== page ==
Recovering design patterns can enhance existing source code analysis tools by bringing program understanding to the design level. This dissertation presents a new, fully automated pattern detection approach based on our reclassification of the GoF patterns by their pattern intent. We argue that the GoF pattern catalog classifies design patterns in the forward-engineering sense; our reclassification is better suited for reverse engineering. Our approach uses lightweight static program analysis techniques to capture program intent. This dissertation also describes our tool, PINOT, that implements this new approach. PINOT detects all the GoF patterns that have concrete definitions driven by code structure or system behavior. PINOT is faster, more accurate, and targets more patterns than existing pattern detection tools. PINOT has been tested against several benchmark applications, including Apache Ant, Java AWT, JHotDraw, and Swing. Since PINOT has proven successful, we extend PINOT to recognize a broader range of design patterns. This dissertation describes our pattern detection language, MUSCAT, that allows users to define and analyze their own design patterns using the PINOT engine. MUSCAT is a visual language that allows users to model program intent by specifying both the structural- and behavioral-aspects of a design pattern. This dissertation evaluates MUSCAT and discusses the trade-offs between effectiveness and flexibility.Our future work with PINOT includes: upgrading PINOT to recognize the latest version of the Java language, extending PINOTa#39; s recognition ... There have been discussions  on exposing the AST of the source code through the Java API.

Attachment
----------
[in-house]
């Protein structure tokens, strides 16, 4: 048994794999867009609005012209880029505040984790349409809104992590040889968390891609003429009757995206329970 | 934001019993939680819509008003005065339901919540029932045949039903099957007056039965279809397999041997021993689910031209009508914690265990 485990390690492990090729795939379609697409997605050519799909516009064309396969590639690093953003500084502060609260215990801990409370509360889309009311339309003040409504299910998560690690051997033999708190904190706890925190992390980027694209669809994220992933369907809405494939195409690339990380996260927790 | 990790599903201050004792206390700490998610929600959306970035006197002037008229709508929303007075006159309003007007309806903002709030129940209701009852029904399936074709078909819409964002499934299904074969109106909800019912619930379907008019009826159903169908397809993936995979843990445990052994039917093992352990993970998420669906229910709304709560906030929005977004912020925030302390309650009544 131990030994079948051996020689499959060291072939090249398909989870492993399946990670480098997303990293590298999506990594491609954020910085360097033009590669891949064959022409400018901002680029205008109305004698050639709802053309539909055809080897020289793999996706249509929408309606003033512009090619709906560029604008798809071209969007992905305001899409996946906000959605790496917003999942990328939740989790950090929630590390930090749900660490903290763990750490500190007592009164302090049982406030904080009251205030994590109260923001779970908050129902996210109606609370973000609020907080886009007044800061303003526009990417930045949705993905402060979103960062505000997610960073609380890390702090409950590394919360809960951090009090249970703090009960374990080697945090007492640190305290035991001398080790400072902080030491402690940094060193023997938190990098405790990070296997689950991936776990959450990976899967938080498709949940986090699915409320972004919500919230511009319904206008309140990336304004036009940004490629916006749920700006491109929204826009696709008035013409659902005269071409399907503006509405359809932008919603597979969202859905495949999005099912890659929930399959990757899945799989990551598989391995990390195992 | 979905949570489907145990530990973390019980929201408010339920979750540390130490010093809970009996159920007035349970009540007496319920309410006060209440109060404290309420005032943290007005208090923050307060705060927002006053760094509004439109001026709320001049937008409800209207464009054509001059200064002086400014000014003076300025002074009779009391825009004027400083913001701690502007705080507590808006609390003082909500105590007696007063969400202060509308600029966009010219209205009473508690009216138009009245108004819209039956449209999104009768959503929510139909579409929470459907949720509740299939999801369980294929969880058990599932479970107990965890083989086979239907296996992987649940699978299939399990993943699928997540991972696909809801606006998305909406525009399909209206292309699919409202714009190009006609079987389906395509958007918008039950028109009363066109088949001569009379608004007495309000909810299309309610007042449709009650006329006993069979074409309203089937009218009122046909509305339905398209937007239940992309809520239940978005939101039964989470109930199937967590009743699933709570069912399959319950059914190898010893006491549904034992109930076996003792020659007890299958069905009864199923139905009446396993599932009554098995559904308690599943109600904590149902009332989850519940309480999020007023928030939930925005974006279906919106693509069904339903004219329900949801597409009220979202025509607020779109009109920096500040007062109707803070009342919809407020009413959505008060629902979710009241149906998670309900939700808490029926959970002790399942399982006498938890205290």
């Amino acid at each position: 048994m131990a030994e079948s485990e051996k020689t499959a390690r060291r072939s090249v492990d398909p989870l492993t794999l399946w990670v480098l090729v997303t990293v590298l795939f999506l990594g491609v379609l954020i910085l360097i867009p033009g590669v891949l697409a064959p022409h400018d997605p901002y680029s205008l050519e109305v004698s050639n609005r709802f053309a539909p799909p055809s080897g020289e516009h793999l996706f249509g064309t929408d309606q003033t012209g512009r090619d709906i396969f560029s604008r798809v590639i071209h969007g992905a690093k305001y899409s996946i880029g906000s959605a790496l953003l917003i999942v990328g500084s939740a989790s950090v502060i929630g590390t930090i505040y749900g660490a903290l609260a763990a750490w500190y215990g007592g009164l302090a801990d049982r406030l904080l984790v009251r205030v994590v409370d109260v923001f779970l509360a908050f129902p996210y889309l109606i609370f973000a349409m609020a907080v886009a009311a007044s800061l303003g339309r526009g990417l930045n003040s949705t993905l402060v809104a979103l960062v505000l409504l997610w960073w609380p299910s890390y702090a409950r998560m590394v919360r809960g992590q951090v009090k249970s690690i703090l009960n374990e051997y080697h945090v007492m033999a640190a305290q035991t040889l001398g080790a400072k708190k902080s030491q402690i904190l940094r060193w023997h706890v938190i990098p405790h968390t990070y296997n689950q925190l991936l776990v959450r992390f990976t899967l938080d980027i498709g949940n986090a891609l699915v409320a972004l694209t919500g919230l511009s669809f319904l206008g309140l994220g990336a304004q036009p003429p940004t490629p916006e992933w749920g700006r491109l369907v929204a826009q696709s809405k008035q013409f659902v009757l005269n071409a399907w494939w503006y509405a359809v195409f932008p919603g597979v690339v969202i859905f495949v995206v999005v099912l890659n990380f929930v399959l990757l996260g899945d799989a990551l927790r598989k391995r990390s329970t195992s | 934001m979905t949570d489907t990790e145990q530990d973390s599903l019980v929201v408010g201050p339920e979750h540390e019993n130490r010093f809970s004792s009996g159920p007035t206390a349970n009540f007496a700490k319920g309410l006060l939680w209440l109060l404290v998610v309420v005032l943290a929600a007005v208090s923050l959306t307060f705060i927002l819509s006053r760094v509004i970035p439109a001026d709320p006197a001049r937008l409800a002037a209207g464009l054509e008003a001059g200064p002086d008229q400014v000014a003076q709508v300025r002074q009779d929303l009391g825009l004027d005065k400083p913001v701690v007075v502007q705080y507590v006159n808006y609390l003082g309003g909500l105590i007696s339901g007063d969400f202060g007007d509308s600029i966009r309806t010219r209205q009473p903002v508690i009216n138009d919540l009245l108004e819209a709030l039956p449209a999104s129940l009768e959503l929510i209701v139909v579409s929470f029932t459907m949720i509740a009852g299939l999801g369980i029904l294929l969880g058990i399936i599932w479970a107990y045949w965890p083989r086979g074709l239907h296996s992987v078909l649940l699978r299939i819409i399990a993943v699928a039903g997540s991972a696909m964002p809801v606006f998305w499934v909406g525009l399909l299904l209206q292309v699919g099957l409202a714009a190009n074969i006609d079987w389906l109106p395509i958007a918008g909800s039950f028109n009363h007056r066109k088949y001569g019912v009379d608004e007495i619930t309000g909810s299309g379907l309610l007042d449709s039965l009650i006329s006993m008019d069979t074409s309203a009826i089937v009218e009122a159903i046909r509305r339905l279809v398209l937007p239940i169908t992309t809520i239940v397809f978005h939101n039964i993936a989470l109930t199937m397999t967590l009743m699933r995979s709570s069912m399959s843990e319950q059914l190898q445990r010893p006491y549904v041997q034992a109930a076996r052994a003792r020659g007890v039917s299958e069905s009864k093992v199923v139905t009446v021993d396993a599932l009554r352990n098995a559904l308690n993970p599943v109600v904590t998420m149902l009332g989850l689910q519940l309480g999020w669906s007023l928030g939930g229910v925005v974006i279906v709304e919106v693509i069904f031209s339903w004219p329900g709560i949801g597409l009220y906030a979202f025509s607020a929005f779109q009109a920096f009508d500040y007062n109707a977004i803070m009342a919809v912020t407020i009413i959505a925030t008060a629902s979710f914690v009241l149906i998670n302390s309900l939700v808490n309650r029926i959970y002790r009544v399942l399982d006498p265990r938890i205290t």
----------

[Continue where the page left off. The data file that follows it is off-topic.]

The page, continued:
|Title||:||Reverse Engineering of Design Patterns from Java Source Code|
|Publisher||:||ProQuest - 2007|